Automated Driving? IIHS Researchers Detect Ambivalence

IIHS researchers monitor driver reaction to advanced technologies.

2017 Volvo S90
This Volvo S90 includes Level 2 autonomy, enabling it steer with minimal driver input. You still need to have your hands on the wheel, however.

Vehicle automation is here or at least the foundational elements are in place. The big push toward driverless cars continues, but there is some ambivalence amongst drivers as witnessed by Insurance Institute of Highway Safety (IIHS) researchers.

Indeed, as IIHS co-workers went about their testing of various vehicles, company researchers monitored their behavior behind the wheel. In each situation, the drivers were asked to keep such driver-assist technologies as adaptive cruise control and lane keep assist on when they drove. Their colleagues then monitored their reactions and found that these individuals were more comfortable using such features in light traffic than they were in heavy traffic.

“Even with automation, drivers want to feel like they’re in control of the vehicle,” says David Kidd, an IIHS senior research scientist and lead author of the study. “They want these features to fit into their driving style instead of imposing a different driving style on them.”

The five vehicles monitored were a 2017 Audi A4, a 2017 Audi Q7, a 2016 Honda Civic, a 2016 Infiniti QX60 and a 2016 Toyota Prius. All five had adaptive cruise control, what enables the vehicle you’re driving to maintain a set speed and keep an even distance behind the vehicle immediately in front. If the vehicle ahead of you slows down, the system compensates by reducing your speed, while maintaining distance. Usually, such systems also allow drivers to select spacing range from up close to several car lengths.

Active lane keeping was found in three of the vehicles — the two Audis and the Honda Civic. This system supplies gentle steering inputs to ensure the vehicle stays in its lane. For the Audi drivers, the adaptive cruise control was viewed more favorably than the lane keeping, but for the Honda Civic, the researchers found the opposite was true.

The 51 IIHS and Highway Loss Data Institute (HLDI) volunteers drove the vehicles for varying times, ranging from just one day to three weeks (In comparison, Auto Trends typically has a vehicle for one week, although we use the technologies intermittently, depending on the road and weather conditions).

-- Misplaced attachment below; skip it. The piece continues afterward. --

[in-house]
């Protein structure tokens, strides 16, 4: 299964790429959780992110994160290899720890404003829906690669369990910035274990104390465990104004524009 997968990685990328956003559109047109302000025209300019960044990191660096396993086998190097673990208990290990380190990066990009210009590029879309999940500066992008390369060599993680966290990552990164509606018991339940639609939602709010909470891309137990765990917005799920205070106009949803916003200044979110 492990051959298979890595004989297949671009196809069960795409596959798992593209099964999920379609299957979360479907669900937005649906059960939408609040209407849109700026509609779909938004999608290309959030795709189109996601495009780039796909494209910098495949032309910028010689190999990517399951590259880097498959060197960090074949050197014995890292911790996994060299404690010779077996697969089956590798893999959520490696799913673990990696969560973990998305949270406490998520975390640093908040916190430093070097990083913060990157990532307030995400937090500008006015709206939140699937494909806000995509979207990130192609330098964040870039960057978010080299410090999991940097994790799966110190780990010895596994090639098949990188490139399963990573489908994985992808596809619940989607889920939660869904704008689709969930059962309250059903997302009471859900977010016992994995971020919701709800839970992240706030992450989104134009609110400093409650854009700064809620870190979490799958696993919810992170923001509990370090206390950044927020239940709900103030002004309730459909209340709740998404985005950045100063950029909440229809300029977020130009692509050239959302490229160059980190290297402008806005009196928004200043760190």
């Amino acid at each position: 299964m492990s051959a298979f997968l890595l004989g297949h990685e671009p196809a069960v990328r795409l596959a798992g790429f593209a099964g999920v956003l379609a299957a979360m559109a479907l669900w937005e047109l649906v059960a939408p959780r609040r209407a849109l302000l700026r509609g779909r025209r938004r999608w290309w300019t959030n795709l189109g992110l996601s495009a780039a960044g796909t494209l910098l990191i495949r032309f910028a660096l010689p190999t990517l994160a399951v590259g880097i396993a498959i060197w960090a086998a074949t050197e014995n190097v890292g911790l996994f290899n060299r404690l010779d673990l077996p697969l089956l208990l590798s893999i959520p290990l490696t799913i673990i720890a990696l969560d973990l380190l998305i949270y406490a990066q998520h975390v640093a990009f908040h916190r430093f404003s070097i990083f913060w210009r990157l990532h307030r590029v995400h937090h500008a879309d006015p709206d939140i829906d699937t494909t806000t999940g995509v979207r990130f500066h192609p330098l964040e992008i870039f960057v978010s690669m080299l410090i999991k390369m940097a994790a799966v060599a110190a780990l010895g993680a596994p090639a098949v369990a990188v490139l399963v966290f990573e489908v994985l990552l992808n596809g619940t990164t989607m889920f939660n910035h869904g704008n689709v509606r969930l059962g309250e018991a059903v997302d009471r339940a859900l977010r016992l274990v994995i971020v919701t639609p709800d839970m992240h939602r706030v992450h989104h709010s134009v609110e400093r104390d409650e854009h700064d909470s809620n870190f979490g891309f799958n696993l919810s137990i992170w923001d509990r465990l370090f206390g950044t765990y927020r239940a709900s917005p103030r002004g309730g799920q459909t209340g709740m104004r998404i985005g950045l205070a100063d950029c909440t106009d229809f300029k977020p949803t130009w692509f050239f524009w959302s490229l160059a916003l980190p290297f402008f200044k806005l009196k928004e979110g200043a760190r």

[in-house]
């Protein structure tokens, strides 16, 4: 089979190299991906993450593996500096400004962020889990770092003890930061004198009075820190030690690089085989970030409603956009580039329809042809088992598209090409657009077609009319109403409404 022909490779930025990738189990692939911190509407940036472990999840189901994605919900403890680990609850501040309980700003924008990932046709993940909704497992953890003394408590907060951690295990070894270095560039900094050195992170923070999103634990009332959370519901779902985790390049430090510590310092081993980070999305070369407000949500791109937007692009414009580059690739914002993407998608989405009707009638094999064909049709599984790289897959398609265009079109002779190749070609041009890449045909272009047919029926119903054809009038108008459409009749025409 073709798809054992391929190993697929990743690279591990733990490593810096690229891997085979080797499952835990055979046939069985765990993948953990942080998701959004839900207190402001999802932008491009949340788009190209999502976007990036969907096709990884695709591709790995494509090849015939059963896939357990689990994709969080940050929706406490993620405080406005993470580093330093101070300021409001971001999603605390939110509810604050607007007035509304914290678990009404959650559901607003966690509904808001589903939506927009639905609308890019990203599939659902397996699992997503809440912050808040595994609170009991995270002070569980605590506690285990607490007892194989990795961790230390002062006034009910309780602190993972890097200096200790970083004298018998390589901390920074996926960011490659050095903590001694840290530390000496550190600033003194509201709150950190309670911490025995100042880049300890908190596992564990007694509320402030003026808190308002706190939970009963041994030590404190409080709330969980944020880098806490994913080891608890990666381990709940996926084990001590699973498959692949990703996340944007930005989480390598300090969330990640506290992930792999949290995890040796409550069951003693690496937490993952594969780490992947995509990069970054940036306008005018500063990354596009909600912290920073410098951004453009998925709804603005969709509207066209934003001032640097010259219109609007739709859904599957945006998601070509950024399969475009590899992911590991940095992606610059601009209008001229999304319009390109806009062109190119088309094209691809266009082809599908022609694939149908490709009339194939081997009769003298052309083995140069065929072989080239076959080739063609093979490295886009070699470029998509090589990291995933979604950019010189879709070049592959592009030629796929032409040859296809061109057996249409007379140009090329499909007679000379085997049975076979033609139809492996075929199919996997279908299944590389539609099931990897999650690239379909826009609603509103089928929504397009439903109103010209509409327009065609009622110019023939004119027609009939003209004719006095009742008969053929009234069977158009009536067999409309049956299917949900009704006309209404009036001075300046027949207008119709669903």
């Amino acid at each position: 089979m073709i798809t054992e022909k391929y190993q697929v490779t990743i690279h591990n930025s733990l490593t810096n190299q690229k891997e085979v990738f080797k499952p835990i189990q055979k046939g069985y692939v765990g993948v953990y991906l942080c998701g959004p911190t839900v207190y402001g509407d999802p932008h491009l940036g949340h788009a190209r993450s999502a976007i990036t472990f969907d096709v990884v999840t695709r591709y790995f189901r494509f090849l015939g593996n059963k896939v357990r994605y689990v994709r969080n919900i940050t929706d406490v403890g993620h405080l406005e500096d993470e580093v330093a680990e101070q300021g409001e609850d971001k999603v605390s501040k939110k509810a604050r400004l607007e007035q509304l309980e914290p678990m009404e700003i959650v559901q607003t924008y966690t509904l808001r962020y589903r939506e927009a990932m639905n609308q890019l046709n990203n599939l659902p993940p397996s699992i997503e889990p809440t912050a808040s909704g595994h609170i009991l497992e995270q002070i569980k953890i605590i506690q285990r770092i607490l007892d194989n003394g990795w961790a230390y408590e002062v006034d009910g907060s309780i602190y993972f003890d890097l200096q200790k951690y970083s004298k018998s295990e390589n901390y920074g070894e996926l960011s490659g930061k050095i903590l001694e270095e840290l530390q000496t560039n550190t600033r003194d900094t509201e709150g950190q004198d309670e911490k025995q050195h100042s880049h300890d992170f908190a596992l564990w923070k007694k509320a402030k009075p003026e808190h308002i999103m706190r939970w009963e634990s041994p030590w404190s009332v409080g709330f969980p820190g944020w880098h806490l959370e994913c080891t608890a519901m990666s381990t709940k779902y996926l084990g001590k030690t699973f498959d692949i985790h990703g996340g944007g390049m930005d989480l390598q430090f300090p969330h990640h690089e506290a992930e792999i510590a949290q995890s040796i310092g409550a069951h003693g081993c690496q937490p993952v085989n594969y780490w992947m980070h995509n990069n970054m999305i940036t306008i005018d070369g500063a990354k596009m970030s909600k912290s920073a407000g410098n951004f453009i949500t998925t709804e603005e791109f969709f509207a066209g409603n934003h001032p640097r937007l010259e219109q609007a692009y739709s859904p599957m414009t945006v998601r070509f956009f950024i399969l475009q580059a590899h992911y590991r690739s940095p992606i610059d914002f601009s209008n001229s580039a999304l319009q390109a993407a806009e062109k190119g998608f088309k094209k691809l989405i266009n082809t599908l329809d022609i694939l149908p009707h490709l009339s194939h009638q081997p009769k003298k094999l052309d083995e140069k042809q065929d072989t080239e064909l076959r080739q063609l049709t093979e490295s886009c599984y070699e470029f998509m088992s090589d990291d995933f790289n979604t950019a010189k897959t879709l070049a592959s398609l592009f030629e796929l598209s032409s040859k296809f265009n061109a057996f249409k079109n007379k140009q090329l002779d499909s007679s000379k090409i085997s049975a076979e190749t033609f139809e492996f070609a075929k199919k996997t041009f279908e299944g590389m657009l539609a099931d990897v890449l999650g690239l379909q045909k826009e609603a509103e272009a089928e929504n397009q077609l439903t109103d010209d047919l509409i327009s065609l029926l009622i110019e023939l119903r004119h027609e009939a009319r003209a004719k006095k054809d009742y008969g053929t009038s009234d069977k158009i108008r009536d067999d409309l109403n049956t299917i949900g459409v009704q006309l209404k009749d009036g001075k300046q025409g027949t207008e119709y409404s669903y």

When interviewed following their time behind the wheel, the test subjects said they preferred adaptive cruise control systems that “…made smooth, gradual changes and consistently detected moving vehicles ahead.” They also indicated that they preferred active lane keeping systems they thought “…made infrequent steering corrections.”

This wasn’t the first time the IIHS monitored driver reaction to advanced technologies. In an earlier study, researchers asked drivers about their opinion of various features. The drivers typically trusted side-view assist the most and active lane keeping the least.

Fully autonomy is decades off, even as companies such as Alphabet’s Waymo, Uber and General Motors make progress. The news tends to focus on elaborate tests that demonstrate a top-level of autonomy (Level 5 autonomy), without examining the technologies readily available today.

This writer typically tests such features far from population centers to minimize distractions and to avoid accidents. My favorite is adaptive cruise control, but only where full stop is included. This means if a car in front comes to a complete stop, such as at a traffic light, the system does likewise. Some systems stay active when the car stops, resuming speed when the traffic moves again. But other systems automatically turn off, requiring the driver to keep his foot on the brake, then manually resuming the system later.

Manufacturers continue to offer driver-assist features on more vehicles and across most trim levels. Lane departure warning, rear cross-traffic alert, pre-collision systems with pedestrian detection and automatic high beams are commonly employed. Cars equipped with such technologies can reduce your insurance costs, providing another important reason to have them. At the same time, no technologies are a substitute for good driving habits, including keeping your hands on the wheel at all times and refraining from texting while driving.

See AlsoWaymo Expands Commitment to Chrysler Pacifica Hybrid

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Matthew Keegan
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